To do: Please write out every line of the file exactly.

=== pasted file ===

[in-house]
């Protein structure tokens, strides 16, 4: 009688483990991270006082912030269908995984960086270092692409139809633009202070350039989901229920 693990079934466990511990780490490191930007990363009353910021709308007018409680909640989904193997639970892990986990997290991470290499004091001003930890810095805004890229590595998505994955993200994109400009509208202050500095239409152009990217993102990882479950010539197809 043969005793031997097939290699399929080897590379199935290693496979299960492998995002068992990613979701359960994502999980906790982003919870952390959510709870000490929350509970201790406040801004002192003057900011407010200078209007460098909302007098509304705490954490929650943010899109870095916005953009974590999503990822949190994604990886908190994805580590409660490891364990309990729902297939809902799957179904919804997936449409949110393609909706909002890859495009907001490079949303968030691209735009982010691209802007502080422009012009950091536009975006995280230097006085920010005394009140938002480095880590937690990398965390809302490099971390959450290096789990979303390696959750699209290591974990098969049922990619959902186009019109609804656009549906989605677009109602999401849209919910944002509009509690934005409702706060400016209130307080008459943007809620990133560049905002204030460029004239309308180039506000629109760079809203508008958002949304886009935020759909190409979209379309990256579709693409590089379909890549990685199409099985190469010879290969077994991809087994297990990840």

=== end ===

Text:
[in-house]
């Protein structure tokens, strides 16, 4: 009688483990991270006082912030269908995984960086270092692409139809633009202070350039989901229920 693990079934466990511990780490490191930007990363009353910021709308007018409680909640989904193997639970892990986990997290991470290499004091001003930890810095805004890229590595998505994955993200994109400009509208202050500095239409152009990217993102990882479950010539197809 043969005793031997097939290699399929080897590379199935290693496979299960492998995002068992990613979701359960994502999980906790982003919870952390959510709870000490929350509970201790406040801004002192003057900011407010200078209007460098909302007098509304705490954490929650943010899109870095916005953009974590999503990822949190994604990886908190994805580590409660490891364990309990729902297939809902799957179904919804997936449409949110393609909706909002890859495009907001490079949303968030691209735009982010691209802007502080422009012009950091536009975006995280230097006085920010005394009140938002480095880590937690990398965390809302490099971390959450290096789990979303390696959750699209290591974990098969049922990619959902186009019109609804656009549906989605677009109602999401849209919910944002509009509690934005409702706060400016209130307080008459943007809620990133560049905002204030460029004239309308180039506000629109760079809203508008958002949304886009935020759909190409979209379309990256579709693409590089379909890549990685199409099985190469010879290969077994991809087994297990990840």